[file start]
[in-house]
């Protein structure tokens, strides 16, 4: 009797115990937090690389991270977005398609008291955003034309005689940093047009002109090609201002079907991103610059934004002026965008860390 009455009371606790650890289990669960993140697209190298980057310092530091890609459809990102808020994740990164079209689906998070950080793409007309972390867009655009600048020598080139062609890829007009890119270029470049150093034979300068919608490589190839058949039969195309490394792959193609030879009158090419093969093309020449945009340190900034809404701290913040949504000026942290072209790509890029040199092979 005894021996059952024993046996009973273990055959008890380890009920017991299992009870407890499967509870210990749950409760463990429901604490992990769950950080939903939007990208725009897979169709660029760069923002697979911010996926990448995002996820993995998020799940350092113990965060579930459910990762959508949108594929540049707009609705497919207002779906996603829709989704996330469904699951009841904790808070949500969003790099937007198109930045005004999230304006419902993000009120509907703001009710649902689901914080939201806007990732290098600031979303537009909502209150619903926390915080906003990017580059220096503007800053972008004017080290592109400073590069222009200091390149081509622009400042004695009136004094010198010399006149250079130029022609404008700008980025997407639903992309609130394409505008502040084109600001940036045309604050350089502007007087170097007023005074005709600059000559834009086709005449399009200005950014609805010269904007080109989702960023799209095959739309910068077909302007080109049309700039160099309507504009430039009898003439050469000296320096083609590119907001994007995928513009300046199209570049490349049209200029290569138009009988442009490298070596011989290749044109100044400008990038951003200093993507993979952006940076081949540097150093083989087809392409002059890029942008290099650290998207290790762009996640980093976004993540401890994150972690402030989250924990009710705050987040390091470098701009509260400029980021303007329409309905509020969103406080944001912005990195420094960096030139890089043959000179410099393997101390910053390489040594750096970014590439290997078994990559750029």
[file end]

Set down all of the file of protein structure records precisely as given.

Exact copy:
[in-house]
């Protein structure tokens, strides 16, 4: 009797115990937090690389991270977005398609008291955003034309005689940093047009002109090609201002079907991103610059934004002026965008860390 009455009371606790650890289990669960993140697209190298980057310092530091890609459809990102808020994740990164079209689906998070950080793409007309972390867009655009600048020598080139062609890829007009890119270029470049150093034979300068919608490589190839058949039969195309490394792959193609030879009158090419093969093309020449945009340190900034809404701290913040949504000026942290072209790509890029040199092979 005894021996059952024993046996009973273990055959008890380890009920017991299992009870407890499967509870210990749950409760463990429901604490992990769950950080939903939007990208725009897979169709660029760069923002697979911010996926990448995002996820993995998020799940350092113990965060579930459910990762959508949108594929540049707009609705497919207002779906996603829709989704996330469904699951009841904790808070949500969003790099937007198109930045005004999230304006419902993000009120509907703001009710649902689901914080939201806007990732290098600031979303537009909502209150619903926390915080906003990017580059220096503007800053972008004017080290592109400073590069222009200091390149081509622009400042004695009136004094010198010399006149250079130029022609404008700008980025997407639903992309609130394409505008502040084109600001940036045309604050350089502007007087170097007023005074005709600059000559834009086709005449399009200005950014609805010269904007080109989702960023799209095959739309910068077909302007080109049309700039160099309507504009430039009898003439050469000296320096083609590119907001994007995928513009300046199209570049490349049209200029290569138009009988442009490298070596011989290749044109100044400008990038951003200093993507993979952006940076081949540097150093083989087809392409002059890029942008290099650290998207290790762009996640980093976004993540401890994150972690402030989250924990009710705050987040390091470098701009509260400029980021303007329409309905509020969103406080944001912005990195420094960096030139890089043959000179410099393997101390910053390489040594750096970014590439290997078994990559750029």